Played in every Tarheel game over his four seasons, with 38 starts. Played left tackle, for a pass-centric scheme and got snaps at guard during Senior Bowl workouts. Not a gifted athlete, but moves efficiently. Uses choppy steps and a wide base to mirror in pass pro and has a good anchor. Good power in run game. His film has improved each college year, a testament to his willingness to work at his craft.

Braeden Daniels, Utah - 6’ 4” / 294 lbs. / 9 3/8” hands / 33” arms @ NFL Combine (6.14, #122)

Brings versatility with 18 starts at left guard, 14 at left tackle, and 11 at right tackle. On the small side, his lack of play strength makes him more of a turn and seal blocker than a power driver. Stellar athlete, he shows good footwork and has the speed to make all the move blocks. Plays patient and under control and punches well, but does not appear to have the latch on strength to clamp down and torque defenders. Needs mass or he might be limited to a move-based run scheme as a pro. Good pass blocker.

Carter Warren, Pittsburgh - 6’ 5 1/2” / 311 lbs. / 9 1/8” hands / 35 3/8” arms @ NFL Combine (6.16, #114)

Suffered an MCL tear last October and has not yet worked out in draft process. Recently turned 24 and started 39 contests at left tackle for Pitt. Stellar pass protector who knows how ply to his length to advantage and uses both independent and two-hand punch on a strong, wide base/anchor. In the run game, Warren needs lower body strength work and to improve his knee bend, staying low for better leverage and drive. Right now, he is more of a seal blocker, locking up with his length and strong punch. Not an elite athlete but does have good footwork. Needs a pro strength and conditioning program.

Any value in this group?

Yes, particularly the Round 4 prospects, Richards and Warren, who could challenge for play time right away. They could all very easily be around late in the late fourth and early fifth rounds. All three are good pass blockers and have the move skills to be successful in the zone run game. And there is good reason to think L.A. will move away from last year’s mid and inside zone rush attack.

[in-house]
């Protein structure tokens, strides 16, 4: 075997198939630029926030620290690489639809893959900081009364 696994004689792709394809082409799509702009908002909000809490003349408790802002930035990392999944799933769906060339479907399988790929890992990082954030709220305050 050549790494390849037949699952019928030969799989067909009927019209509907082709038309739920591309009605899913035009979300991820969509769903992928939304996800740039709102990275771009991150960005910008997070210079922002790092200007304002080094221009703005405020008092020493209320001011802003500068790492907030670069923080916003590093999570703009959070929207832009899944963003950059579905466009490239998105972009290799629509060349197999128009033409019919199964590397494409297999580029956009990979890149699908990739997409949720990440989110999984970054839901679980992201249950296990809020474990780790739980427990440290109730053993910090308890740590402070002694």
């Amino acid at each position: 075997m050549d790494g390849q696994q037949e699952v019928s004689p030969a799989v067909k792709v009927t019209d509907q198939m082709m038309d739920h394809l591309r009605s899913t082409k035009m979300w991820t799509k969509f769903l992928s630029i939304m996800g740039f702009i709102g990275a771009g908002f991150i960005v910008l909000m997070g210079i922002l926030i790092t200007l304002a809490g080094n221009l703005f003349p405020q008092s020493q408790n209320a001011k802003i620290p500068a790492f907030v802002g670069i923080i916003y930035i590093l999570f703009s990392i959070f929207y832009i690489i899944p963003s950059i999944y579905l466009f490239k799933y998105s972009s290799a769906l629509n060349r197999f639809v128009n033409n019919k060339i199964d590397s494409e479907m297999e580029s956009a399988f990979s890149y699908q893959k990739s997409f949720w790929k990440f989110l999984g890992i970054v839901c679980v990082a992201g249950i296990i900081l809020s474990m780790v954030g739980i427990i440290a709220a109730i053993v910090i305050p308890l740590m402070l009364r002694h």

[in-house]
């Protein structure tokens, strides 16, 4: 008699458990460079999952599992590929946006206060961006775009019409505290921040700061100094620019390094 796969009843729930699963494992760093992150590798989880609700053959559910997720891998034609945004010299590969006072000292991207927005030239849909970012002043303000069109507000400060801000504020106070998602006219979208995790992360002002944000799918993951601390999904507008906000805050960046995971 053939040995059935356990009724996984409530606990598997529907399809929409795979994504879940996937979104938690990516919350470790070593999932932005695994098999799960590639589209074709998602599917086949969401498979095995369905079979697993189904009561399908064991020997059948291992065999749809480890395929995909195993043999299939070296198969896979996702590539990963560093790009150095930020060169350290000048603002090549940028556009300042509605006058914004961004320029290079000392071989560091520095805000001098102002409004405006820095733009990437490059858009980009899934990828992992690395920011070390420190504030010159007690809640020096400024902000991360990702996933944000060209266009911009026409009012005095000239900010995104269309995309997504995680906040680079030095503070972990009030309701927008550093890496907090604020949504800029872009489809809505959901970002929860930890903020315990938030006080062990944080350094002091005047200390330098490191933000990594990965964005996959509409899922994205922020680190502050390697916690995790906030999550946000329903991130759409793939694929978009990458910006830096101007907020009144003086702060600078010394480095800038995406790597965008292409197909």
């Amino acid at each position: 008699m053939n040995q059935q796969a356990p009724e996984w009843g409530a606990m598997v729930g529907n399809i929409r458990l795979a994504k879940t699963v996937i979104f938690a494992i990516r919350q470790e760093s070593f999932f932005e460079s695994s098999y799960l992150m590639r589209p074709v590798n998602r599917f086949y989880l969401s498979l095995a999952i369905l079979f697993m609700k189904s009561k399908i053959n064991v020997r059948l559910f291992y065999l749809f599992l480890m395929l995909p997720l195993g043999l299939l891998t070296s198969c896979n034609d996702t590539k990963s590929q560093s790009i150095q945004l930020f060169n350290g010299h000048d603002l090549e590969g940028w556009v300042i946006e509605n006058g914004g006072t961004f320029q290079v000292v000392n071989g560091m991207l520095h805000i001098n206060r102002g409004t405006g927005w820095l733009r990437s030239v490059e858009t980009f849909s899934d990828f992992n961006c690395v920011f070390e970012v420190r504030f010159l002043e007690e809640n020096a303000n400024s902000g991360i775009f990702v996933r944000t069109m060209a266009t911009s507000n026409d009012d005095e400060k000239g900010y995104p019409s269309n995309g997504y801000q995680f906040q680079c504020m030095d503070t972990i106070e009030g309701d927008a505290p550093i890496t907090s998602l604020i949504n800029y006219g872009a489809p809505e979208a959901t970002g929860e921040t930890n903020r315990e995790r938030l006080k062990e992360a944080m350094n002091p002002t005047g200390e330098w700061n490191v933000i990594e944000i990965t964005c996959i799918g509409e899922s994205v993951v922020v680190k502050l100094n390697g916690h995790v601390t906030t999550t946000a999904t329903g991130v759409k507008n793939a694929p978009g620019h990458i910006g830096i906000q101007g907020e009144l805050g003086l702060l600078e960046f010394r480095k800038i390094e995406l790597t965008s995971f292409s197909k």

Watching replays of The New York Jets offense from 2022, they ran a lot of outside zone and some of the same split zone that the Rams used. If new Offensive Coordinator Mike La Fleur has the same influence on the rush game outgoing Liam Coen had, L.A. could/should revert back to the outside scheme. And why not? LaFleur came to the Rams via the Jets, after spending seven years with outside zone devotee, Kyle Shanahan, late of the San Francisco 49ers.

The Round 3 group are all likely to go earlier than where I have them graded, if the consensus of draft pundits are correct. Freeland and Duncan appear as needing play strength and development. Jones is a manimal and is adept in both the pass and run game. Likely best in a downhill power run game. Just forcing pass rushers to run around his size and length would give a quick pass offense more than enough time. But he would need balance and base work to counter his top-heaviness in the Rams longer developing pass plays.

A new line coach and some new mid-round draft blood, could spark competition and fire for a group that was beleaguered in 2022.